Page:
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Friday, June 3, 2011

Whose Name Will Be Great Among The Nations?

As I try to gather my thoughts for other posts, something kept circling my thoughts like vultures waiting to pick my brain and I felt the need to rant.

There is something grossly wrong when churches resort to marketing and promotional techniques we would find in businesses, sporting franchises and even universities in my opinion.  With my growing skepticism of evangelicalism, and I know there are exceptions, I can't help but think that this countries churches are ultimately pragmatic and very this-worldly.  I have a number of friends that are affiliated from one degree to another with the churches I have in mind, and I think that a lot of the leaders and attendees have the best of intentions, but that doesn't change anything.  Here we go.

Calvary Chapel.  The picture of the dove has become a trademark for the churches.  In addition to that I have seen shirts, bumper stickers, carrying bags, hats, license plate frames and who knows what else they sell all advertising the denomination (and yes, I know that it's not officially a "denomination", but it practically is).  This frustrates me on a few levels, and I can't help but get upset the more and more I see this church advertisement spread across the suburbs.  There are a few serious reasons I have objections to this.

First, this type of advertisement seems grossly commercialistic and consumeristic.  Is this how we want to build our church?  "Hey, give your tithe, and then buy a (fill in the blank) to take home with you!"  Our culture is filled with consumerism and brand advertisements.  Better marketing techniques and name recognition are the backbone for our consumeristic culture it seems.  This tactic has been employed to do everything from sell a hamburger to win an election.  And apparently now to grow churches.  How is this not the church bowing to the wisdom of the culture?  Grow churches by plastering the name in front of the masses, throw out the flags of being a church "of the word", and when people are looking for a place to go where "the word" is taught, have no fear, Calvary Chapel is here!  My contention is this, do we trust clever marketing techniques and name/brand recognition to grow churches, or do we trust Christ to grow churches?  Are we concerned about selling church merchandise or teaching the disciples we've made to obey all that Christ commanded.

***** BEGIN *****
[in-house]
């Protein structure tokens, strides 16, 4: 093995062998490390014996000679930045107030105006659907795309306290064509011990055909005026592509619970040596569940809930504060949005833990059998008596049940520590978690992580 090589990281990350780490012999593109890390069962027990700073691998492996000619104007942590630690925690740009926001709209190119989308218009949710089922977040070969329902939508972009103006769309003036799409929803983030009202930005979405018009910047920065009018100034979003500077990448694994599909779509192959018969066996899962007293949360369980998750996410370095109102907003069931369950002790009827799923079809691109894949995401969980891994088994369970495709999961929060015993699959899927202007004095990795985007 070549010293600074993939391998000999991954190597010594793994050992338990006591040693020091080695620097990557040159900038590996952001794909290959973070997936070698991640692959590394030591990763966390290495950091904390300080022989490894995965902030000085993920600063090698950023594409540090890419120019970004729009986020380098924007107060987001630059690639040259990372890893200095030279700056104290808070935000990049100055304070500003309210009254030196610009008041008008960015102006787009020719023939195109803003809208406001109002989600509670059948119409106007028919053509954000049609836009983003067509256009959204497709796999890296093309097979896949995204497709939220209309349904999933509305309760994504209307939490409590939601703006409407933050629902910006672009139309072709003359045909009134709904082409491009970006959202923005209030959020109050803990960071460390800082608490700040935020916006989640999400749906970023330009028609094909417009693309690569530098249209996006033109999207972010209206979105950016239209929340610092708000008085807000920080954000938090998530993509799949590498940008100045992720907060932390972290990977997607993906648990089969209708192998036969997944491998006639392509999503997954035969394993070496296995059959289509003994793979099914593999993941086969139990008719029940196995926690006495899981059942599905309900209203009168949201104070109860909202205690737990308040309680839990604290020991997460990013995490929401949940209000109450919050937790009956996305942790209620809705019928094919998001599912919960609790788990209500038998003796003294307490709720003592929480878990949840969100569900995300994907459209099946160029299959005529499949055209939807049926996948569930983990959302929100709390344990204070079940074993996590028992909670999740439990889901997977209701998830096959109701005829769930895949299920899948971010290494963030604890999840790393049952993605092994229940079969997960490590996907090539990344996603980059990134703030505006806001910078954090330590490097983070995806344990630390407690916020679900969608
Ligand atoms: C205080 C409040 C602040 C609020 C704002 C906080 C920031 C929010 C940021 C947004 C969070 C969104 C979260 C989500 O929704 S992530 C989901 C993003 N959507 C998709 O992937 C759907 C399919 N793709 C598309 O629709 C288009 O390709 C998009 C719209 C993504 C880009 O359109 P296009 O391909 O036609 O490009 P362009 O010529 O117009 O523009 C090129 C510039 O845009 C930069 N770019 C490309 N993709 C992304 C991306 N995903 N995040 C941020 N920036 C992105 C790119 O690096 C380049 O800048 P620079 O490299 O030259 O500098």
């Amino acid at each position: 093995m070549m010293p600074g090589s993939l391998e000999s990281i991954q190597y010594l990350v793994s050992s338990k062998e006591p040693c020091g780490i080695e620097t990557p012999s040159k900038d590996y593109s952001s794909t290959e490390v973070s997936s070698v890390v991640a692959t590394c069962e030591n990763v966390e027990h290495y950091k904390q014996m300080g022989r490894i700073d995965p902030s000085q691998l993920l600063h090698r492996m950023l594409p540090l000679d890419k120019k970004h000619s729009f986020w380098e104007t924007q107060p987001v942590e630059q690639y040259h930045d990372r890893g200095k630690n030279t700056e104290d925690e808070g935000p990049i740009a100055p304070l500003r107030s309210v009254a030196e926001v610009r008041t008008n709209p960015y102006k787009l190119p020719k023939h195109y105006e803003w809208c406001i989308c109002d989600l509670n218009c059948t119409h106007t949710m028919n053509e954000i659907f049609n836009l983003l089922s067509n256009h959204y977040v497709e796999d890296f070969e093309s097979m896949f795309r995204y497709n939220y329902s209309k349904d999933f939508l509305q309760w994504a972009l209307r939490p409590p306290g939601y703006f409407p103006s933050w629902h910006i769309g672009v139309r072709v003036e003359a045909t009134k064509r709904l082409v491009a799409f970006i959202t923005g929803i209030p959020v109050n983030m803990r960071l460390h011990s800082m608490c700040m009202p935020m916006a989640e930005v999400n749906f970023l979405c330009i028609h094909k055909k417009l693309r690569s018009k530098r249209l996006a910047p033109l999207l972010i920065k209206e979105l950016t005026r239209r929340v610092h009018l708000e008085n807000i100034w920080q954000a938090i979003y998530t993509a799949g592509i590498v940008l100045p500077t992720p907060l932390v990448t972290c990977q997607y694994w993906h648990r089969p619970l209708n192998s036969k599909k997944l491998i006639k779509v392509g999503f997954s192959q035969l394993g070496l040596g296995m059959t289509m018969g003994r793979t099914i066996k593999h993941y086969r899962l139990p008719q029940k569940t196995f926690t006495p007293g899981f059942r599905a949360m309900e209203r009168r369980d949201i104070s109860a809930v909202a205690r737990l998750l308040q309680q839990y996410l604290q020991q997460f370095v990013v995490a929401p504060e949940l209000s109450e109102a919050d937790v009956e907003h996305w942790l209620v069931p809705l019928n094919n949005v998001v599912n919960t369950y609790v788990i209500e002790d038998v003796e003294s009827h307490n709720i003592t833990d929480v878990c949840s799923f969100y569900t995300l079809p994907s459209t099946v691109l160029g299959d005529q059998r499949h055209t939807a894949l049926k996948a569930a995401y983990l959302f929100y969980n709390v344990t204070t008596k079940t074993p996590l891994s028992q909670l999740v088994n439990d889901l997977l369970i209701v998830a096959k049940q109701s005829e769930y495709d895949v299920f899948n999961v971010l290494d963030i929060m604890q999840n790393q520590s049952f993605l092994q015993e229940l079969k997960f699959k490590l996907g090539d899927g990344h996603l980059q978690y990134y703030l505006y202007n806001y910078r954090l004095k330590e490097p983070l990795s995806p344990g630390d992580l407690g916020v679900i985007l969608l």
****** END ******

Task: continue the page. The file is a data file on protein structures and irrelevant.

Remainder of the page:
My second main contention is that I have a huge problem with a church being in the business of selling merchandise for profit.  If you want to give stuff away, whatever.  I still think it's much more American wisdom than it is biblical wisdom, but that point aside, at least it's not turning the house of God into a den of robbers.  I'm not so much against selling books as most of the churches I have seen that have done so have taken donations or just covered the cost of the book.  I have no problem with that, and think (at this time) that is categorically different than turning a profit of goods.  I'm sure there are churches that turn a profit of selling books, and that falls into this same complaint.  Did not Christ act premeditated and make a whip when this happened?  This is a rare time we see the Prince of Peace acting with a hint of wrath in his early ministry.  Our Lord made a whip and cleared out the temple!  Is this any different?  Does not turning the place of worship into a place of capital gain fly against the very nature of what it is supposed to be?  I can't help but think that it is a blatant contradiction of when Christ said that we "cannot serve God and money".

Maybe I'm wrong, and maybe I'm overreacting.  I just get frustrated with seeing the bride of Christ sold for profit.  Christ's bride is no whore.  I think we have better more pressing needs than competing with other churches with clever marketing gimmicks.  We ought to be about our Father's business and not getting our name out into the public's eye.  Isn't one of the grand themes of scripture that it is not our name but is the name of God that "will be great among the nations"?  That passage in Malachi is about polluted offerings and the money changers were selling livestock for offerings.  Coincidence...

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